Even though an agreement may contractually provide for the governing law to be that of a foreign jurisdiction and for the submission to the jurisdiction of the courts other than the UAE, automatic enforcement of a judgment will not follow. If there is no treaty in place between the UAE and the jurisdiction in which the judgment is obtained (such as, for example, between the UAE and France), Article 235 of the Civil Procedure Code would apply: this sets out the conditions that must be satisfied before a foreign judgment is enforced.
The main obstacle to automatic enforcement is that the UAE courts must have no jurisdiction over the claim the subject matter of the judgment: if a judgment involves a UAE party, the UAE courts will have jurisdiction. In addition, the judgment must not contain anything that is contrary to the morals or public order of the UAE. In practice, therefore, there is no certainty that a foreign judgment would be enforced without reexamination of the case in the UAE.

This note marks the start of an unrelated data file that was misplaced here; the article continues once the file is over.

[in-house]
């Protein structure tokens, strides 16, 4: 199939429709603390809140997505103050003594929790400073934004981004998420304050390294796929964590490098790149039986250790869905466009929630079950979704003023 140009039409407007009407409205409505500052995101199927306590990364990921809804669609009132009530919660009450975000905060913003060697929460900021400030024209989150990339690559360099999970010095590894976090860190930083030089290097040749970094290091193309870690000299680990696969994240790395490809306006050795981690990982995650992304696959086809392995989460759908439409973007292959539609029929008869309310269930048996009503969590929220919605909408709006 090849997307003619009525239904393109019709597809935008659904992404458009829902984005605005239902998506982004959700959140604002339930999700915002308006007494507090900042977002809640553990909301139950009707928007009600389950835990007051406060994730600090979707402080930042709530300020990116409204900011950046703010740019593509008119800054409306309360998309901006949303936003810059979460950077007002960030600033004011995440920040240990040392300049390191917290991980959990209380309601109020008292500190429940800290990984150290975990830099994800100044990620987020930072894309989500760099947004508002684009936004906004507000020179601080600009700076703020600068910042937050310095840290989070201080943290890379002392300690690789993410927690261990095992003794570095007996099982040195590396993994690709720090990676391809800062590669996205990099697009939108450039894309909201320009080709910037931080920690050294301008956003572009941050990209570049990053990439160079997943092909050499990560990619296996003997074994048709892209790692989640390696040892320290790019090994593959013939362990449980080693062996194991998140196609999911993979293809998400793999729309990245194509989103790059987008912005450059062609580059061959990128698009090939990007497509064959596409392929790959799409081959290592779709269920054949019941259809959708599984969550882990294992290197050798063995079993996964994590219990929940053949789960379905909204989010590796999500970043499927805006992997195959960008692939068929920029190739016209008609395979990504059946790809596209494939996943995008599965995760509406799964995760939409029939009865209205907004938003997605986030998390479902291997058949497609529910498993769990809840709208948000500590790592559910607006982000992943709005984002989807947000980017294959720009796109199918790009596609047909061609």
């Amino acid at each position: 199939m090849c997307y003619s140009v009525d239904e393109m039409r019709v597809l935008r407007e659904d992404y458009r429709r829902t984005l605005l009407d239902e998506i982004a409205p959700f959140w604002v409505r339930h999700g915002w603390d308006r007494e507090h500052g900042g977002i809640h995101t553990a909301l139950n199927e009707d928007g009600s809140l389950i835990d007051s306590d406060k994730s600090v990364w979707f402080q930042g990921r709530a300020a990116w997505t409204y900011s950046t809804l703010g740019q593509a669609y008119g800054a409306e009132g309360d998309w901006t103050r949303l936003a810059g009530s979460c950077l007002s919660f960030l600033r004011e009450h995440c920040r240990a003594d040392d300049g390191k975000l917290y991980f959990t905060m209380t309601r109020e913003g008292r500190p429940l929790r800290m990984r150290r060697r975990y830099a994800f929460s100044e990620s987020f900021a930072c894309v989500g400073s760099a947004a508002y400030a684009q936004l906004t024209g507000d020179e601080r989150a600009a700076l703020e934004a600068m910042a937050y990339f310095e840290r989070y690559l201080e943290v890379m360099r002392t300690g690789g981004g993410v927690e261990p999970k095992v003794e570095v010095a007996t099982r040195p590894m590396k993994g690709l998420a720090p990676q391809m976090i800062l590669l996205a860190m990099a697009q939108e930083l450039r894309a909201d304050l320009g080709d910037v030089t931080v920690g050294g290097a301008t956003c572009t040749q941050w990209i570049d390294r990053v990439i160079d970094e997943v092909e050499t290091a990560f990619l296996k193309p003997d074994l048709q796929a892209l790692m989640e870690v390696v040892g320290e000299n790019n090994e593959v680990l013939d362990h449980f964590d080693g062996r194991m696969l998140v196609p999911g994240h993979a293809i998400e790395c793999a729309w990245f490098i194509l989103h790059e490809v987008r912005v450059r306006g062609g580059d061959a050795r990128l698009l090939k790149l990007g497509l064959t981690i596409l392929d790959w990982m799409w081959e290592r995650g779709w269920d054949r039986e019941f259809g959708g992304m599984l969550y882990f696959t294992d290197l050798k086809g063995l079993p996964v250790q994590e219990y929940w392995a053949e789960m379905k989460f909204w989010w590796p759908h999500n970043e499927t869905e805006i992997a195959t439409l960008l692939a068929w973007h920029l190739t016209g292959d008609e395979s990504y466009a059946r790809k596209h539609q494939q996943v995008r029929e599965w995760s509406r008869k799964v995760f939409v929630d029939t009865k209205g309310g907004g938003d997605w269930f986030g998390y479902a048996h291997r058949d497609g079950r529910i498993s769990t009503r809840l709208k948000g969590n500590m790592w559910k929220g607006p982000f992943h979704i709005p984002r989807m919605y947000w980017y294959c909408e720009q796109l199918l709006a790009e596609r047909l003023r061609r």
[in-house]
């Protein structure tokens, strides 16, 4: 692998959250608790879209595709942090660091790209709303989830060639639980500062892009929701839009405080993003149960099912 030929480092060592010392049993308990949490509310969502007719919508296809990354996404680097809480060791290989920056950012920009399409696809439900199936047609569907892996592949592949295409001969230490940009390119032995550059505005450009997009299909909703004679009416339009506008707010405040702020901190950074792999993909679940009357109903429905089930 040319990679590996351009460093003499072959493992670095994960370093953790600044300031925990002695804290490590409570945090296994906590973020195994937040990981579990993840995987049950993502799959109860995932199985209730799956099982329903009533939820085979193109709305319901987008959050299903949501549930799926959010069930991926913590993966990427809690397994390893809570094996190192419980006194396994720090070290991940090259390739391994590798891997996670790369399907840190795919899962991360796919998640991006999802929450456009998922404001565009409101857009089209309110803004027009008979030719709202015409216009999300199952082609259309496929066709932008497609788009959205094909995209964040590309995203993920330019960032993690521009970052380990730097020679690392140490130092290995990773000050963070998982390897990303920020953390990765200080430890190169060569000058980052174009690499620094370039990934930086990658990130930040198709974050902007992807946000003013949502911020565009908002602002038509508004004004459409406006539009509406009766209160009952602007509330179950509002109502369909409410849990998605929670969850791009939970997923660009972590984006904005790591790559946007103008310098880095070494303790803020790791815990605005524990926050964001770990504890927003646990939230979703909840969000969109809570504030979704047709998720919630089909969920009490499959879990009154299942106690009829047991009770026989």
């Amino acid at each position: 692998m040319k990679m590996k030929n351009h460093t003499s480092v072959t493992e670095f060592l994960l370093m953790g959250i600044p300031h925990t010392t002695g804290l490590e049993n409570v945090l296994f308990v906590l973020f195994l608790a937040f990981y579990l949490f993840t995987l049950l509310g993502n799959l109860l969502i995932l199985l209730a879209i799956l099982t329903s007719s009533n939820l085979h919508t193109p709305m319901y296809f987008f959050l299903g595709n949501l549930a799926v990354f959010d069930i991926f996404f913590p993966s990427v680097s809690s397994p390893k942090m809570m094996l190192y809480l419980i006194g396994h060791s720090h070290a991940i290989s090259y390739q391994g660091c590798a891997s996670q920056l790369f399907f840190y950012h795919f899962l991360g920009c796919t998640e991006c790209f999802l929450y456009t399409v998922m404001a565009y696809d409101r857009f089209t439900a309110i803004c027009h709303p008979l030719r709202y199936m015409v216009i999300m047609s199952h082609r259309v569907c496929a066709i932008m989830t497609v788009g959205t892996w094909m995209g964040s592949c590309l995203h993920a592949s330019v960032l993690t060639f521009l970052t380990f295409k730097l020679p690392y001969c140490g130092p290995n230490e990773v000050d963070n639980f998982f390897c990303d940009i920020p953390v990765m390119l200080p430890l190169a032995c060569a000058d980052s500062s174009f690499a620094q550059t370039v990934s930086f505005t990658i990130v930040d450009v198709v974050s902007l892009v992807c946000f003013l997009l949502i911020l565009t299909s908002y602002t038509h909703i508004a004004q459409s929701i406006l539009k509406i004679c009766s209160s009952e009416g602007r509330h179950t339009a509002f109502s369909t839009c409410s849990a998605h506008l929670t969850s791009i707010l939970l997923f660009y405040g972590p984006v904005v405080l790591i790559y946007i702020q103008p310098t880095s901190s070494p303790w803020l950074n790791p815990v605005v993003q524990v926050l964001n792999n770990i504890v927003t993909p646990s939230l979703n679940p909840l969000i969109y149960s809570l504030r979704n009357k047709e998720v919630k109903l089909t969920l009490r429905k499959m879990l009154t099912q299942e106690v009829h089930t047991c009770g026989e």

The UAE recently acceded to the New York Convention on Recognition and Enforcement of Foreign Arbitral Awards, meaning that foreign arbitral awards will be enforceable in the UAE subject to the limited grounds for non-enforcement found in that convention. Whether this is helpful to lenders, in any particular circumstance, would need to be considered on a case-by-case basis.
The UAE is a jurisdiction in which the personal reputation and integrity of borrowers is an important factor in lending decisions. Despite the increasing sophistication of deals, this remains the case and issues regarding the availability of some types of security might not assume the importance that one might expect. This might, of course, change but for the time being, foreign banks will need to understand what is possible and make their risk assessments accordingly.